The Problem With Power
Power takes several distinct, but closely linked, forms. It’s possible to quantify power through control over others, importance and influence, or, alternatively, in a more fundamental sense, as strength, not defined by hierarchies or seeking a position at the top of them. Do you feel most powerful doing deadlifts in the gym at 6AM? Or having an entire boardroom hang on to your every word? How about during one of those unexplainable, blissed-out moments on a random Tuesday afternoon? Those moments when you suddenly feel entirely authentic, aligned with yourself and fate; that immense and immeasurable kind of power that begins in your chest, trickling out of your heart and down your limbs (hopeful and inspiring music recommended for maximum effect). Although we all share obvious similarities in the way we view ‘power’, it’s the subtle ambiguities and differences in how we understand it that provide a fascinating vantage point from which we can deeply analyse and understand our intentions. Our own personal interpretation of it gives us an insight into how we outwardly display our inner power. Given the spectrum of meanings embodied by ‘power’, what is really meant when we talk about power dressing?
Feel Strong, Be Strong
Archetypes are flexible and, in many ways, subjective. This is particularly apparent in the case of the ‘warrior’. Strength, in the workplace and beyond, is something we can show and see, but primarily, it’s something we feel. The way we experience and perceive our own power is deeply personal and unique to every person, meaning it should be no surprise that the clothing we choose varies. Regardless of how we decide to dress our warrior, what’s important is that her clothing functions the way any warrior’s should: as armour. Armour needs to make us feel safe and protected but should signal to others that we’re strong and confident. Sometimes we wear armour when we feel vulnerable, sometimes we wear it when we want to signal to others that we are ready for battle; both are true for our power-dressed warrior.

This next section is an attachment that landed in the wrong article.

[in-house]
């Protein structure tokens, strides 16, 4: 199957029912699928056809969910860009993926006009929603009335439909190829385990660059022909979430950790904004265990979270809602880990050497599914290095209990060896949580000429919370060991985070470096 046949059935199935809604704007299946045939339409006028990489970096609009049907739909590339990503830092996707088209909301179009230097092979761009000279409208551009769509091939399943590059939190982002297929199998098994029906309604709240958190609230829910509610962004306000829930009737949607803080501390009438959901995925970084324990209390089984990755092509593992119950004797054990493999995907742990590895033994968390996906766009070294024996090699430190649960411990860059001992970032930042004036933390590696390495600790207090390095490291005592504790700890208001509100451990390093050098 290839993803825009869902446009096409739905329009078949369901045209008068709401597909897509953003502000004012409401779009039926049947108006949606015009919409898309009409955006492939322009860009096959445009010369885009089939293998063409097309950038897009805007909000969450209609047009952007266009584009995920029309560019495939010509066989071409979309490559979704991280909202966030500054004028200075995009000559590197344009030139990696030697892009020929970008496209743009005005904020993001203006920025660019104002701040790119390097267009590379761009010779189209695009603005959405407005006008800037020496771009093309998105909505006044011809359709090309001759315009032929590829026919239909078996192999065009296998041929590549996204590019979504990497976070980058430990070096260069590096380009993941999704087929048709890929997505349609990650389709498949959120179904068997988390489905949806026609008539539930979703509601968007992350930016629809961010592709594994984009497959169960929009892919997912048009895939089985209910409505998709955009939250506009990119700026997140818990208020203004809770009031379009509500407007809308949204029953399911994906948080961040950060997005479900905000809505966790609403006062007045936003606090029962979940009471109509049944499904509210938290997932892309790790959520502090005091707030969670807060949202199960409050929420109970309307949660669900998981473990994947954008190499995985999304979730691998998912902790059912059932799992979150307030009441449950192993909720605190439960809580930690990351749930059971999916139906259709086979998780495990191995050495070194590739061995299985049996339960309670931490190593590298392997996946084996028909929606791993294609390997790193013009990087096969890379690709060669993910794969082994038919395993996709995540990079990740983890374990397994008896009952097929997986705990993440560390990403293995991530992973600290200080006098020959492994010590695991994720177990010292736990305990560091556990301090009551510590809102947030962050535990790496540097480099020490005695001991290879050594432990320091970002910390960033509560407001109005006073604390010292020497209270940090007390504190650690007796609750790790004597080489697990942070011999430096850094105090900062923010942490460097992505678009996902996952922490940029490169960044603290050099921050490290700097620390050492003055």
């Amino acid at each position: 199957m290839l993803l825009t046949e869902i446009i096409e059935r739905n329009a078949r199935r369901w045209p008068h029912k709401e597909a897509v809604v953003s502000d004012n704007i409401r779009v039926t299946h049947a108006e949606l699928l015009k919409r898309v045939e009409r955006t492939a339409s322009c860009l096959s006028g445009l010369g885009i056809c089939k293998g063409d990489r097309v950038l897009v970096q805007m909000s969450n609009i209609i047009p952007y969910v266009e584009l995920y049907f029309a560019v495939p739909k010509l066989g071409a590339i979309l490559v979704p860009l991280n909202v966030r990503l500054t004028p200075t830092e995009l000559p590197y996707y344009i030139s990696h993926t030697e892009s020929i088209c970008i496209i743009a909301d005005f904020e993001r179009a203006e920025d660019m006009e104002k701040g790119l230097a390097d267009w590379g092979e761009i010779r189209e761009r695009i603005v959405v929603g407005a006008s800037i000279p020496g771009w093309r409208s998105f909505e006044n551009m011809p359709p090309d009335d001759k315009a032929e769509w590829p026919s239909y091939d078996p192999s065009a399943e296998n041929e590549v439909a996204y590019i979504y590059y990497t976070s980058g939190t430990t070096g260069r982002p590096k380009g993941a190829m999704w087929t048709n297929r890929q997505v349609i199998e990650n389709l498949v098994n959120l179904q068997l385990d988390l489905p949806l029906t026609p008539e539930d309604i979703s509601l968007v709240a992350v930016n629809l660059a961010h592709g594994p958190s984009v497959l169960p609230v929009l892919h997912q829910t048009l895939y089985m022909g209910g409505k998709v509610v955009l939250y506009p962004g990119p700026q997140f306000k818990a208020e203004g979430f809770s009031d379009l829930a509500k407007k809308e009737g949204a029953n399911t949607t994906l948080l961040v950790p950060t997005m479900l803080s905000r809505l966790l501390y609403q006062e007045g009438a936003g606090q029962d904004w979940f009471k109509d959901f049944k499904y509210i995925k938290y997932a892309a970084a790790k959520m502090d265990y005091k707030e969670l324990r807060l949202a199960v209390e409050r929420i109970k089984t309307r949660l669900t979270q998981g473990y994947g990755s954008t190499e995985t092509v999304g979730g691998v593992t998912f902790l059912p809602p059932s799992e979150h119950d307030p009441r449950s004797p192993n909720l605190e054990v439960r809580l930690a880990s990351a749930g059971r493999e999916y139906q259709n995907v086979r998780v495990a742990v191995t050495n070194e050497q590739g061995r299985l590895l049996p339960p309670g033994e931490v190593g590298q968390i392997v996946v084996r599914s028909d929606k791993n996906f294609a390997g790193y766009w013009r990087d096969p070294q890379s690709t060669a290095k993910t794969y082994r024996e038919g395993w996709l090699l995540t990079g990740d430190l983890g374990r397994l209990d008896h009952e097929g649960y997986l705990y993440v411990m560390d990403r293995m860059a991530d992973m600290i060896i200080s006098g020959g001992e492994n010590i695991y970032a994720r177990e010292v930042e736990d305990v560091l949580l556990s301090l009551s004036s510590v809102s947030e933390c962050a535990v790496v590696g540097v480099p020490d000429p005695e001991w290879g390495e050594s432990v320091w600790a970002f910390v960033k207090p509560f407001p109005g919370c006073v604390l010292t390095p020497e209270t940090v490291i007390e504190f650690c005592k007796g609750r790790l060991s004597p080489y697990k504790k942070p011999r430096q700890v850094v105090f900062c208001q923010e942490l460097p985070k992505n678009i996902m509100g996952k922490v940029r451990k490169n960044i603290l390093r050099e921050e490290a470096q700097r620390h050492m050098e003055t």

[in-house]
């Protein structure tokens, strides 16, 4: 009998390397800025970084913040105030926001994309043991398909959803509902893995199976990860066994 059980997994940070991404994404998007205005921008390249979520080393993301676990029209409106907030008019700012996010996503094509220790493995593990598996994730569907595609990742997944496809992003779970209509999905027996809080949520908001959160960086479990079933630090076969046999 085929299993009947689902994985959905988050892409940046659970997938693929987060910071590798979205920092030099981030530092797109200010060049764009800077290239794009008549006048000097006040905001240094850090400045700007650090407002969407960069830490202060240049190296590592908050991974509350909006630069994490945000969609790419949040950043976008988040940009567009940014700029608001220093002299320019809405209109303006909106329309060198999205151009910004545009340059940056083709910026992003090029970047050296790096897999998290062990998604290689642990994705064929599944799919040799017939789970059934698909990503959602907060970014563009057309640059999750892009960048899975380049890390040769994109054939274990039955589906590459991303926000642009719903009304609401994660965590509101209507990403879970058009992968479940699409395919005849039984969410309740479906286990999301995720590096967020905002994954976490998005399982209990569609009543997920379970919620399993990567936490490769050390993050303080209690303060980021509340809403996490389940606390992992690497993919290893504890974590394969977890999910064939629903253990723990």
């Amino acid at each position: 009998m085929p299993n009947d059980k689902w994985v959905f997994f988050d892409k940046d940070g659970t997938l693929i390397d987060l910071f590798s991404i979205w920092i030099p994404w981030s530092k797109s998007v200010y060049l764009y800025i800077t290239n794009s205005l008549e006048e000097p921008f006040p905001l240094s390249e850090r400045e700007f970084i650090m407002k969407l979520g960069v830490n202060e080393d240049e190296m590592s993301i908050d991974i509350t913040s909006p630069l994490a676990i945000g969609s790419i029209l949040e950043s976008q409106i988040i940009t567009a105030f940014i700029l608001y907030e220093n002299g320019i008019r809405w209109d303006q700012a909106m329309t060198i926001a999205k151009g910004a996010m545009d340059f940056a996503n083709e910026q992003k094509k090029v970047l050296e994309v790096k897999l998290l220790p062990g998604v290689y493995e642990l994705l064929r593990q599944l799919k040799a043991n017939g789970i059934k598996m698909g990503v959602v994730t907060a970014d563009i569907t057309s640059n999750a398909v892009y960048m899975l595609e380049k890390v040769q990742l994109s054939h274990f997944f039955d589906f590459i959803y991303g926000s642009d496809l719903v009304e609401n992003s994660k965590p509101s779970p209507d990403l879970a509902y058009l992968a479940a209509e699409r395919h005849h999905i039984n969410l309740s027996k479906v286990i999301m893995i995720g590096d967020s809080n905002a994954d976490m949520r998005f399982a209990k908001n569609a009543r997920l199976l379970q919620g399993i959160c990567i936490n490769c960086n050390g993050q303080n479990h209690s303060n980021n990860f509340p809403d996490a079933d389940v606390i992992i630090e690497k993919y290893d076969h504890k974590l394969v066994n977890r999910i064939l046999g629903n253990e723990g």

When we embody this archetype, a number of dynamics come into play, the most notable being our position as a defensive or aggressive warrior; which side of this duality do we believe we’re on, and is this consistent with the experience of others around us? As a professional woman, this is especially relevant. Being assertive can be hard for anyone, regardless of gender, but as long as the gender pay gap still exists in the UK (though it has been decreasing over the last twenty years), it’s a sad reality that many women are professionally undervalued, and may need to shout a little louder to make sure that they’re heard. Thankfully, the negatively stereotyped, ruthless and demanding portrayal of career-driven women in film, TV, and literature for the last fifty years seems to have lately fallen out of favour, replaced by more nuanced portrayals of ambitious femininity. The future is hopeful, but the past undoubtedly still impacts many professional women today.
Power’s Changing Face